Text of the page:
Women in Philosophy


Jennifer Saul in The Philosophers' Magazine:

In the UK, women are 46% of undergraduate students in philosophy, but only 24% of permanent staff. Women are approximately 21% of professional philosophers in the US, but only 17% of those employed full-time. These figures are very unlike those for most fields of the humanities, in which women tend to be near or above parity with men. Indeed, they more closely resemble mathematics and physical sciences (biological sciences are much closer to parity). One recent study by Kieran Healy showed philosophy to bemore male than mathematics, with only computer science, physics and engineering showing lower percentages of women.

What’s the explanation for this? It used to be thought that women were simply unsuited to philosophy. As Hegel puts it: “Women can, of course, be educated, but their minds are not adapted to the higher sciences, philosophy, or certain of the arts …. The difference between man and woman is the same as between animal and plant.”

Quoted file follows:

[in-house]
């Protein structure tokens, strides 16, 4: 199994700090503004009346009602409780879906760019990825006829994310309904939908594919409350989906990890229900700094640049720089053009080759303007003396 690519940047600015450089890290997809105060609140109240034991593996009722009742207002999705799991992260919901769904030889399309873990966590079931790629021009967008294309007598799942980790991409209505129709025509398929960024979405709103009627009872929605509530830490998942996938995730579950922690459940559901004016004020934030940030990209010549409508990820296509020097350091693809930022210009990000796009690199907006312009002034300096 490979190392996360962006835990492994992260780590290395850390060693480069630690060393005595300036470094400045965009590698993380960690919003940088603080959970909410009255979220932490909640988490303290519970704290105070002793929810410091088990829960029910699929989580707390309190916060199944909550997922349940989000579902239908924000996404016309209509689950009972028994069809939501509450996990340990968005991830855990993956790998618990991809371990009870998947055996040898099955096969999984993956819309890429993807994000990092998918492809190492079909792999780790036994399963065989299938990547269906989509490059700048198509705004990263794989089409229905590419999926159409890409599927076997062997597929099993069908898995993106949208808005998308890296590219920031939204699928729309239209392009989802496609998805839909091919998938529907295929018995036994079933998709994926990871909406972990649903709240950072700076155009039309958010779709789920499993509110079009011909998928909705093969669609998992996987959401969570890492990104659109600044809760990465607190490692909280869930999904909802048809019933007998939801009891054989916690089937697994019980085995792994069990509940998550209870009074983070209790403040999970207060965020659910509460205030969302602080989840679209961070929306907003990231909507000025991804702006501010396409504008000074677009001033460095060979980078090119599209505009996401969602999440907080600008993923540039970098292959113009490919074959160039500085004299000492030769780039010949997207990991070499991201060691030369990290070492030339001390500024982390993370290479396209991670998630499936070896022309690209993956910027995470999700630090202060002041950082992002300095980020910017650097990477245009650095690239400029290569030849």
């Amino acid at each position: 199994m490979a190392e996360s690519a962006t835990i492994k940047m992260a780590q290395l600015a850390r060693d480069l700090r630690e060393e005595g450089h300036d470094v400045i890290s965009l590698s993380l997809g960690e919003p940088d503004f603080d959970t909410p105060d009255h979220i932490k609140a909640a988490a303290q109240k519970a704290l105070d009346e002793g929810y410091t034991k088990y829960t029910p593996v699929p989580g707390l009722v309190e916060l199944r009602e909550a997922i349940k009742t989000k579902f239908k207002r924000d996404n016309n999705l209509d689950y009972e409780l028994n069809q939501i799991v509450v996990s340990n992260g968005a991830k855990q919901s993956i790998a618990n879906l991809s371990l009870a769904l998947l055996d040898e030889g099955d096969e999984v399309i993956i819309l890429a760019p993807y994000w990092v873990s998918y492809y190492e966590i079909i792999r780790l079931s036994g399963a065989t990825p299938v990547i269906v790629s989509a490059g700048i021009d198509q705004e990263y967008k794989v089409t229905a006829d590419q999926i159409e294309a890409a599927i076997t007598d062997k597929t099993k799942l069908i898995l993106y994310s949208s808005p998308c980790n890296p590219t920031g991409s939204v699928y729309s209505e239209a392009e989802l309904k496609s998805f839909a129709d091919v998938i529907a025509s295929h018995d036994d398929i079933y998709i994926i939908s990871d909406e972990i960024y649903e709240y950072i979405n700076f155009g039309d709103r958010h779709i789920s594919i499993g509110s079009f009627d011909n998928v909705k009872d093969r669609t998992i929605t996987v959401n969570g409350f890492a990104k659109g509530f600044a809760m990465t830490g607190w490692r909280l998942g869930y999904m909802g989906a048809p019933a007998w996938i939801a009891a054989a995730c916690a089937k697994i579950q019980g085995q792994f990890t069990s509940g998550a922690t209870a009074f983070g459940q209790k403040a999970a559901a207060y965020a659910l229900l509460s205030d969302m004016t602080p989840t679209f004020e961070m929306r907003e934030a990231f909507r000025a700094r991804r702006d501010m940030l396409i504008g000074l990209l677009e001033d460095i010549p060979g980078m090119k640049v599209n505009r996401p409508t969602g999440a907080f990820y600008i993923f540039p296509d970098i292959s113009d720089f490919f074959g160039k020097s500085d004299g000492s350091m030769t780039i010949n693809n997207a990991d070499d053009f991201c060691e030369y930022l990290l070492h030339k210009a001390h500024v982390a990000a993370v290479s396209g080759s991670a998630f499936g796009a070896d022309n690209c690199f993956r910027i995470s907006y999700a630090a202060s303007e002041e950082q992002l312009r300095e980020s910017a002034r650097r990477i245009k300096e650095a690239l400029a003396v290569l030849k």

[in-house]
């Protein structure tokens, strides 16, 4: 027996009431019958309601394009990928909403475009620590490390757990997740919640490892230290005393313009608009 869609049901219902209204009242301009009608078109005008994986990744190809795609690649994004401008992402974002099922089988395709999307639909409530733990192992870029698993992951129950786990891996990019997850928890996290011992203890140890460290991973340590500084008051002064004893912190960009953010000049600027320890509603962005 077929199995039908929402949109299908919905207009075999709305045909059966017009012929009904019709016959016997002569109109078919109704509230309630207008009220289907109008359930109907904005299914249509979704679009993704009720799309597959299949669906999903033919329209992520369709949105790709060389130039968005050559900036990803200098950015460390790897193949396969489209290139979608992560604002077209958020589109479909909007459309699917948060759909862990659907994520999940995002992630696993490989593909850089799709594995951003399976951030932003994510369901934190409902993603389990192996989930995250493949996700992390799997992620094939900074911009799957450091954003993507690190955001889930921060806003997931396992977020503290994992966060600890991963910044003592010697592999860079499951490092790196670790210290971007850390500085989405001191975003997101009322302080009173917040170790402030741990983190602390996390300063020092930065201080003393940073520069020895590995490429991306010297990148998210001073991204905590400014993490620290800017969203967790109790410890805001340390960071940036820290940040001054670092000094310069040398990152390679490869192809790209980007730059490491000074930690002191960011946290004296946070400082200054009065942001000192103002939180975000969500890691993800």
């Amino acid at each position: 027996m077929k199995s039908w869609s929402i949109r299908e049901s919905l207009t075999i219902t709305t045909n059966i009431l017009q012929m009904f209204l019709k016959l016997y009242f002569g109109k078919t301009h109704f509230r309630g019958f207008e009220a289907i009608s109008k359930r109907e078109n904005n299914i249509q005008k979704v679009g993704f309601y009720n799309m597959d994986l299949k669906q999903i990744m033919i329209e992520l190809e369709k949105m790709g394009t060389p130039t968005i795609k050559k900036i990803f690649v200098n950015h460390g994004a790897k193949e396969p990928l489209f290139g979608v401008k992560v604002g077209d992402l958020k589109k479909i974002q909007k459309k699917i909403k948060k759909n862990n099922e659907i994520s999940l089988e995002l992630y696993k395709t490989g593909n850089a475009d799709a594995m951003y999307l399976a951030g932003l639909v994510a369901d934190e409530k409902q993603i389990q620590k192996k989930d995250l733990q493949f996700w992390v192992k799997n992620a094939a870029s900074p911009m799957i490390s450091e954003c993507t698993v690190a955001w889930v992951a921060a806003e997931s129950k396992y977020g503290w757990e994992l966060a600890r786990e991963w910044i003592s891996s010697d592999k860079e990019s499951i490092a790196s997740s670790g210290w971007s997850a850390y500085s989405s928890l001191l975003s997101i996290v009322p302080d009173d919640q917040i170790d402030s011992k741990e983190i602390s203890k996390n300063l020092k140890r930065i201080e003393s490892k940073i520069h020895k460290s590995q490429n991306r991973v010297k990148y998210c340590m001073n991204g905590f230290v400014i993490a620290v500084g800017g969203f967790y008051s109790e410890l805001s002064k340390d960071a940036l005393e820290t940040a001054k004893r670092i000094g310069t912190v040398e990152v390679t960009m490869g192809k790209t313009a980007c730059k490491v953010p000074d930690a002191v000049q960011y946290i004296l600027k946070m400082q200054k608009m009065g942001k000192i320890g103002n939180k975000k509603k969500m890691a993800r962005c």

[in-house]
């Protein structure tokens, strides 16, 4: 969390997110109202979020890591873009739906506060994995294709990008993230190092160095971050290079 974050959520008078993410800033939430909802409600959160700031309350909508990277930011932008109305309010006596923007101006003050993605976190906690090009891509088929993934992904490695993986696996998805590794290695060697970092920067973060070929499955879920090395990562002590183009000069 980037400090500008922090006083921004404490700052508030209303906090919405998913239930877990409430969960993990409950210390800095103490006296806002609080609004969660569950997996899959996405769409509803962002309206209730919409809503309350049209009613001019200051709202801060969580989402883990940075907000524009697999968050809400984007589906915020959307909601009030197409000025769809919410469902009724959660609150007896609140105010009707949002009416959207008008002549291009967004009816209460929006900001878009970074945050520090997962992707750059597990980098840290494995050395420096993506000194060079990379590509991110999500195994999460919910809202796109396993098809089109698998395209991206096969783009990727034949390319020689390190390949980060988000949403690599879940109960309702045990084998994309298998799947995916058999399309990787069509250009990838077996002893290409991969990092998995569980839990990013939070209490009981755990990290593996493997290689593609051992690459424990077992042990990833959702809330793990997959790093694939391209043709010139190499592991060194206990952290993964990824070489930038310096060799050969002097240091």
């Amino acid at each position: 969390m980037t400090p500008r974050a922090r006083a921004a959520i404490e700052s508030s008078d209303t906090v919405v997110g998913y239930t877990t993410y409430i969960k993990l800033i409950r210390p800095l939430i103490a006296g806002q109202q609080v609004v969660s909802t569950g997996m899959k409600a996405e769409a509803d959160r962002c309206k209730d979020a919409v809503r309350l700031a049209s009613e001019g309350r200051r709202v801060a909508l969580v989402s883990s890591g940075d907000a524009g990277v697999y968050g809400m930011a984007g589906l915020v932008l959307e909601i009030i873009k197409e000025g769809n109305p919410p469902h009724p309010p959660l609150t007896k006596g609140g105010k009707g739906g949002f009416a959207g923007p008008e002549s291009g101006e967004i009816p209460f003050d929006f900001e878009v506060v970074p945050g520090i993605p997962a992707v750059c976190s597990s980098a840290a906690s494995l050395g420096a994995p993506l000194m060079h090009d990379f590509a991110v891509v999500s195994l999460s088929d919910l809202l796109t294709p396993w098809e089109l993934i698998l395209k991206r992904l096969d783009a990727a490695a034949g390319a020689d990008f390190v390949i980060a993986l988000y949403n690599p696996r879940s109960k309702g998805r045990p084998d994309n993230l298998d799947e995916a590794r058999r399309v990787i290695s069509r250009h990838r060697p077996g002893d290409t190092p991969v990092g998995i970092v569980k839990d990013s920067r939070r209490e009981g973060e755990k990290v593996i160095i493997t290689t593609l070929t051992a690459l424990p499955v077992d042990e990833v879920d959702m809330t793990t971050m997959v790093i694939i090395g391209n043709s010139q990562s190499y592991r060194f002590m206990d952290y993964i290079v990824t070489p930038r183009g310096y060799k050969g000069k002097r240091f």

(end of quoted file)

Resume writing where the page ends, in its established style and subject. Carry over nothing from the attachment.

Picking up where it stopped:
This view is, for obvious reasons, less popular now. However, quite a few people, both feminist philosophers and philosophers of psychology, have drawn on the importantly distinct idea that women approach things differently, and that philosophy is the poorer for not fitting well with women’s ways of thinking. One version of this idea can be found in Carol Gilligan and another in very recent work by Wesley Buckwalter and Steve Stich. These claims of women’s difference, however, have never held up well empirically, as Louise Antony argues eloquently in her “Different Voices or Perfect Storm”.

Another commonly floated explanation is that women’s family commitments make it more difficult for them to progress professionally. This may well be true (studies do show that women continue to do the majority of housework and childcare). But it fails to explain why philosophy should show such a different profile than other fields of the arts and humanities, which have achieved (or surpassed) parity. If anything, one would expect it to be easier to thrive as a mother and philosopher than as a mother and scholar of French literature, who is far more likely to need to travel to archives and the like.